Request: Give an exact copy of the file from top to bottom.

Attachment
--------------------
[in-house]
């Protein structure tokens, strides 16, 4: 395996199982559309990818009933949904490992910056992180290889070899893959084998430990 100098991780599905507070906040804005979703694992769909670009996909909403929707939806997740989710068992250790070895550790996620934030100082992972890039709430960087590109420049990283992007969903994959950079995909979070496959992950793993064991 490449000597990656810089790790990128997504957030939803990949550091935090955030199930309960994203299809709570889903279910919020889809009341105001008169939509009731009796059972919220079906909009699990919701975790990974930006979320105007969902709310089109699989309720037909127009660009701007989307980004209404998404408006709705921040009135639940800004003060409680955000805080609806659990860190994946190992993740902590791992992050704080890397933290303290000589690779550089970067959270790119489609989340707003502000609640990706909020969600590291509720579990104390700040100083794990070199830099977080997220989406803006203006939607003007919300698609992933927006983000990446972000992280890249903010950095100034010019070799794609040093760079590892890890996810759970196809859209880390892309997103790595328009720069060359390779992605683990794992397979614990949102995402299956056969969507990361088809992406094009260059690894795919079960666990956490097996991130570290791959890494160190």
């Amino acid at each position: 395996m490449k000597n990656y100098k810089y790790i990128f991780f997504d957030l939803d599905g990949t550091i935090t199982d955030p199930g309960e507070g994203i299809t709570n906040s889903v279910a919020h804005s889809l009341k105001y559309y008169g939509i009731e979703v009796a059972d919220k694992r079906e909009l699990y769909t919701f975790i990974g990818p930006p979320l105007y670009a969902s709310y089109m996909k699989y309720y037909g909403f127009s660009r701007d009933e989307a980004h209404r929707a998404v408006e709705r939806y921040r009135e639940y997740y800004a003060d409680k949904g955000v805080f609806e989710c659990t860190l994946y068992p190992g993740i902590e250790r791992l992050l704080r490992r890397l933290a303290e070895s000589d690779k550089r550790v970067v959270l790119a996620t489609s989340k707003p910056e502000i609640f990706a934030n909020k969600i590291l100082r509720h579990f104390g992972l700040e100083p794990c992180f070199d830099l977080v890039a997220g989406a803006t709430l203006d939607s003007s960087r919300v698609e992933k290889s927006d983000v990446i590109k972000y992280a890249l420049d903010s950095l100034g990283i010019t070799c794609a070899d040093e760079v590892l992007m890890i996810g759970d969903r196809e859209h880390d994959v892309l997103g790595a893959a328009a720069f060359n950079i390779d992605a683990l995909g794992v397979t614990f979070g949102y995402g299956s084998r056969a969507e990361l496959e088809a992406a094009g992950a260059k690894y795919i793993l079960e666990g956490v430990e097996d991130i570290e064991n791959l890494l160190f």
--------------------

[in-house]
């Protein structure tokens, strides 16, 4: 395996199982559309990818009933949904490992910056992180290889070899893959084998430990 100098991780599905507070906040804005979703694992769909670009996909909403929707939806997740989710068992250790070895550790996620934030100082992972890039709430960087590109420049990283992007969903994959950079995909979070496959992950793993064991 490449000597990656810089790790990128997504957030939803990949550091935090955030199930309960994203299809709570889903279910919020889809009341105001008169939509009731009796059972919220079906909009699990919701975790990974930006979320105007969902709310089109699989309720037909127009660009701007989307980004209404998404408006709705921040009135639940800004003060409680955000805080609806659990860190994946190992993740902590791992992050704080890397933290303290000589690779550089970067959270790119489609989340707003502000609640990706909020969600590291509720579990104390700040100083794990070199830099977080997220989406803006203006939607003007919300698609992933927006983000990446972000992280890249903010950095100034010019070799794609040093760079590892890890996810759970196809859209880390892309997103790595328009720069060359390779992605683990794992397979614990949102995402299956056969969507990361088809992406094009260059690894795919079960666990956490097996991130570290791959890494160190």
């Amino acid at each position: 395996m490449k000597n990656y100098k810089y790790i990128f991780f997504d957030l939803d599905g990949t550091i935090t199982d955030p199930g309960e507070g994203i299809t709570n906040s889903v279910a919020h804005s889809l009341k105001y559309y008169g939509i009731e979703v009796a059972d919220k694992r079906e909009l699990y769909t919701f975790i990974g990818p930006p979320l105007y670009a969902s709310y089109m996909k699989y309720y037909g909403f127009s660009r701007d009933e989307a980004h209404r929707a998404v408006e709705r939806y921040r009135e639940y997740y800004a003060d409680k949904g955000v805080f609806e989710c659990t860190l994946y068992p190992g993740i902590e250790r791992l992050l704080r490992r890397l933290a303290e070895s000589d690779k550089r550790v970067v959270l790119a996620t489609s989340k707003p910056e502000i609640f990706a934030n909020k969600i590291l100082r509720h579990f104390g992972l700040e100083p794990c992180f070199d830099l977080v890039a997220g989406a803006t709430l203006d939607s003007s960087r919300v698609e992933k290889s927006d983000v990446i590109k972000y992280a890249l420049d903010s950095l100034g990283i010019t070799c794609a070899d040093e760079v590892l992007m890890i996810g759970d969903r196809e859209h880390d994959v892309l997103g790595a893959a328009a720069f060359n950079i390779d992605a683990l995909g794992v397979t614990f979070g949102y995402g299956s084998r056969a969507e990361l496959e088809a992406a094009g992950a260059k690894y795919i793993l079960e666990g956490v430990e097996d991130i570290e064991n791959l890494l160190f």